Lowering Risk of a Major Eye Disease
By Rosalie Marion Bliss
Major U.S. dietary patterns are associated with the risk of developing an age-related eye disease, according to a study funded in part by the U.S. Department of Agriculture’s (USDA) Agricultural Research Service (ARS). Age-related macular degeneration (AMD) is a chronic, progressive eye-disease and is a leading cause of blindness among people aged 65 and older. For the dietary-patterns study, researchers analyzed existing data from a major federal clinical trial known as the age-related eye disease studies (AREDS).
The AREDS study was led by epidemiologist Chung-Jung Chiu at the Laboratory for Nutrition and Vision Research, which is headed by Allen Taylor, an expert in dietary means to delay age-related eye disease. The laboratory is at the Jean Mayer USDA Human Nutrition Research Center on Aging (HNRCA) at Tufts University in Boston, Massachusetts.
The macula is a 3-millimeter-wide group of light-sensing cells located near the center of the retina. As the eye ages, oxidized, damaged proteins and lipids—debris called “drusen”—begin to accumulate in the macula. This occurs when the damaged components are neither broken down by enzymes that control protein, lipid, and carbohydrate quality, nor detoxified via other mechanisms. Measurable drusen is one key indicator of AMD risk.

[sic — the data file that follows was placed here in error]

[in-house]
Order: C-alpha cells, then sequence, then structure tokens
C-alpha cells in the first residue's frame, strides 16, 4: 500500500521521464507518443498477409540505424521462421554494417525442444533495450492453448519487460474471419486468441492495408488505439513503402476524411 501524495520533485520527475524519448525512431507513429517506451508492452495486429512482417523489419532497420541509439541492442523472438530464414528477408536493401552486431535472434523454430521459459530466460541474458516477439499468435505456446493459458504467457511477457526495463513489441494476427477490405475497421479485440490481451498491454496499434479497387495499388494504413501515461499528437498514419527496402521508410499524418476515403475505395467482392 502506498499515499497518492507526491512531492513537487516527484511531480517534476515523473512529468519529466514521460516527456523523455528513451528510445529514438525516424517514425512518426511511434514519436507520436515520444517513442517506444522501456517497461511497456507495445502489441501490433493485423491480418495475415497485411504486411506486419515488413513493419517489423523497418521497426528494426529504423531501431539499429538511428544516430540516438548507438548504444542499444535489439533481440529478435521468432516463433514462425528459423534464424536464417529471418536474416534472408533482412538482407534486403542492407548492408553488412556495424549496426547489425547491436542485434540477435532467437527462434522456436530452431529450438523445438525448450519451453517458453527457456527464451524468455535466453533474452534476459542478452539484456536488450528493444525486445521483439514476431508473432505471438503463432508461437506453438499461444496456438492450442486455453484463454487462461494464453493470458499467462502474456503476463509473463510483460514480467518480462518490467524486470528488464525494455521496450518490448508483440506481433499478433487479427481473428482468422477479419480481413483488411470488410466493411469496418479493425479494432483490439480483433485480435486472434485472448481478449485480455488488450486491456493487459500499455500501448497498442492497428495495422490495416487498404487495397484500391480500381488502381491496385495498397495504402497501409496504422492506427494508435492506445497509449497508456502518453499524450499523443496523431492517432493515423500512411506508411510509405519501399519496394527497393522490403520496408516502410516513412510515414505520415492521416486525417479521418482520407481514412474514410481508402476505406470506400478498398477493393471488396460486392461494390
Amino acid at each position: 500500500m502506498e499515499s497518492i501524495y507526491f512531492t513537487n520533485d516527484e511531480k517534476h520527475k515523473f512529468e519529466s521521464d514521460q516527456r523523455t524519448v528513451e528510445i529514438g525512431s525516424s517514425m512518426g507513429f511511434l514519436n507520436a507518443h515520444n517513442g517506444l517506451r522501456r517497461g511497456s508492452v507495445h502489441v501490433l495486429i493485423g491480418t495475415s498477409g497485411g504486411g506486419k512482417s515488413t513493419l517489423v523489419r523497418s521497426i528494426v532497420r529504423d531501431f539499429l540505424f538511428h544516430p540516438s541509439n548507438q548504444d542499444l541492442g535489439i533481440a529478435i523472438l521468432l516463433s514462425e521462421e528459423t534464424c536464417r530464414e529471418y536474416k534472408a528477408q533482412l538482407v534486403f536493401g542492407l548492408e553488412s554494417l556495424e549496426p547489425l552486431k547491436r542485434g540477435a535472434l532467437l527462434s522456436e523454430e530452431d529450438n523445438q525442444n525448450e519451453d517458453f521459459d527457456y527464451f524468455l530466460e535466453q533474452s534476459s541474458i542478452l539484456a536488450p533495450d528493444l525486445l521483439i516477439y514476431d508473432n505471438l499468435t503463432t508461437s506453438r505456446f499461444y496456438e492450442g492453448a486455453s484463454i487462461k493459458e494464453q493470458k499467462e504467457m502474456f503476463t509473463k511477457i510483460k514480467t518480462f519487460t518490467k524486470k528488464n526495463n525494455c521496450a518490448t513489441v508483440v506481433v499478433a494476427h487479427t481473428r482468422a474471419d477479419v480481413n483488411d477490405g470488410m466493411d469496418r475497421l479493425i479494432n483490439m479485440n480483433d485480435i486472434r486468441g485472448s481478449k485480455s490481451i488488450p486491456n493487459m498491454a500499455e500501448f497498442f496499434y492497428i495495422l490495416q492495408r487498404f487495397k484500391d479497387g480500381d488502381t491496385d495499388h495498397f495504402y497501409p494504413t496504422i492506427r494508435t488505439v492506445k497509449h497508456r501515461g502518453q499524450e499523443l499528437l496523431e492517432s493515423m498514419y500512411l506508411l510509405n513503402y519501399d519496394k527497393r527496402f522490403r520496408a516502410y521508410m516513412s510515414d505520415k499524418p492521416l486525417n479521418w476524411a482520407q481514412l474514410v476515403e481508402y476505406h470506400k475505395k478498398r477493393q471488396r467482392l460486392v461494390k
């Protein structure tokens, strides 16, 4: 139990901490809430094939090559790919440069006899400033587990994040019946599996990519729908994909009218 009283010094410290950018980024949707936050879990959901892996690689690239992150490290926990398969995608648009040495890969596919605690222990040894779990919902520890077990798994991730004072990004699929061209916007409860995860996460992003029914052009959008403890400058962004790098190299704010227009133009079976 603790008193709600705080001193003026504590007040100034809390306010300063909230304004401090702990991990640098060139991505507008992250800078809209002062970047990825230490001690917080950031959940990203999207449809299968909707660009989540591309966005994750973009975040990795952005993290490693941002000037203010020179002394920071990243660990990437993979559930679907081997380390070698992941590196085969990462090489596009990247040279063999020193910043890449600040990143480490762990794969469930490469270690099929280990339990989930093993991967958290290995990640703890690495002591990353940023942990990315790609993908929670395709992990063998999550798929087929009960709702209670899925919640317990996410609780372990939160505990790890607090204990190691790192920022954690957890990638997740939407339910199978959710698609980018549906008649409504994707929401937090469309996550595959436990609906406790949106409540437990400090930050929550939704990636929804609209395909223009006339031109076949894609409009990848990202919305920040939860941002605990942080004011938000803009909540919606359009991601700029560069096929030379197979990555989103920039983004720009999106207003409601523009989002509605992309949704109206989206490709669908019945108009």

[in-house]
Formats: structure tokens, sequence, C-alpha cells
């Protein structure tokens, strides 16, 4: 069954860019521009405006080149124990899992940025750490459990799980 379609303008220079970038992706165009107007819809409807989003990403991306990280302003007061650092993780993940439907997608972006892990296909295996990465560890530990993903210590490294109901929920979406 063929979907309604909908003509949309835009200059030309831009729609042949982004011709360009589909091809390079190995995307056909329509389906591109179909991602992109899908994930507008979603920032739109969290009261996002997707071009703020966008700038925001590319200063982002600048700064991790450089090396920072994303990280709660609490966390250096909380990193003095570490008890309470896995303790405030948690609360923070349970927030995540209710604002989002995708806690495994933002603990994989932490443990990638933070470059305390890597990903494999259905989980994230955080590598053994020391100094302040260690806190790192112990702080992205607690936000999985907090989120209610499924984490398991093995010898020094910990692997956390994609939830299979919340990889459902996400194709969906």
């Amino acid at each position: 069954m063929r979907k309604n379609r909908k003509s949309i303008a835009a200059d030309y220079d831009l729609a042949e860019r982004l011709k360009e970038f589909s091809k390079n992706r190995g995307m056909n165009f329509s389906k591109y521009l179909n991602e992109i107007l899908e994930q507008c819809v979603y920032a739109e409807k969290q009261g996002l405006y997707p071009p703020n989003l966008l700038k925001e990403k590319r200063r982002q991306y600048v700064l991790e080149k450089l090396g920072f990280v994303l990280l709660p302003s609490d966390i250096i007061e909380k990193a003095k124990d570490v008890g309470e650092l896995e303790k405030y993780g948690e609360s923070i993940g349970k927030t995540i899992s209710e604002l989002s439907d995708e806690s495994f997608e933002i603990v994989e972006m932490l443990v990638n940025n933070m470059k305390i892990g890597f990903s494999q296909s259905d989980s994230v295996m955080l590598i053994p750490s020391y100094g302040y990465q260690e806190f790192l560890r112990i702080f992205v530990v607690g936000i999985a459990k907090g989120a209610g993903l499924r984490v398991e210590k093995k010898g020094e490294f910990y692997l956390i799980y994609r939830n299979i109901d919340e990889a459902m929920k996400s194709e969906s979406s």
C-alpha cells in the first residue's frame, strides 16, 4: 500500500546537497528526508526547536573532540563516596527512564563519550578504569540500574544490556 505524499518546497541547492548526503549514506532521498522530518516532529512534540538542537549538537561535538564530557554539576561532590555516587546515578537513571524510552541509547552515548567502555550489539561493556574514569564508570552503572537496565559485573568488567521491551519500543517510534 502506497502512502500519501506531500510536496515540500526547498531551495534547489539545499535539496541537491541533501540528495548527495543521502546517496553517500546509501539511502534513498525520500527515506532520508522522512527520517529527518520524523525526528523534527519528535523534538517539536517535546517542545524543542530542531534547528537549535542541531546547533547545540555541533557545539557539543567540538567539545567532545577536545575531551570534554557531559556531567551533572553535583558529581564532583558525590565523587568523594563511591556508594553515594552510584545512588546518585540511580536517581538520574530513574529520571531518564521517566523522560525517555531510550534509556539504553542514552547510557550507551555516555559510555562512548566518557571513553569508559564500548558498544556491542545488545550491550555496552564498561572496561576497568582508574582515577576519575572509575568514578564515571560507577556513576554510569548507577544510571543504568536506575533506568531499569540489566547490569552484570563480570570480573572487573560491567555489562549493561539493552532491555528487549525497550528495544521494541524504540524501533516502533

The team classified baseline data collected during AREDS on the eyes of more than 4,000 study volunteers into groups including little or no drusen, intermediate or large drusen, and advanced AMD. The researchers also analyzed the participants’ food-consumption data.
Two major food-intake patterns emerged from this analysis. Those who adhered to the “Oriental pattern” consumed relatively high intakes of vegetables, legumes, fruit, whole grains, tomatoes and seafood. Those who adhered to the “Western pattern” consumed relatively high intakes of red meat, processed meat, high-fat dairy products, French fries and refined grains.
The analysis showed that adherence to the Oriental pattern is associated with reduced odds of drusen and advanced AMD, and people who consumed the Western pattern had markedly increased odds. Read more about this research in the May 2015 issue of AgResearch magazine. ARS is the USDA's principal intramural scientific research agency.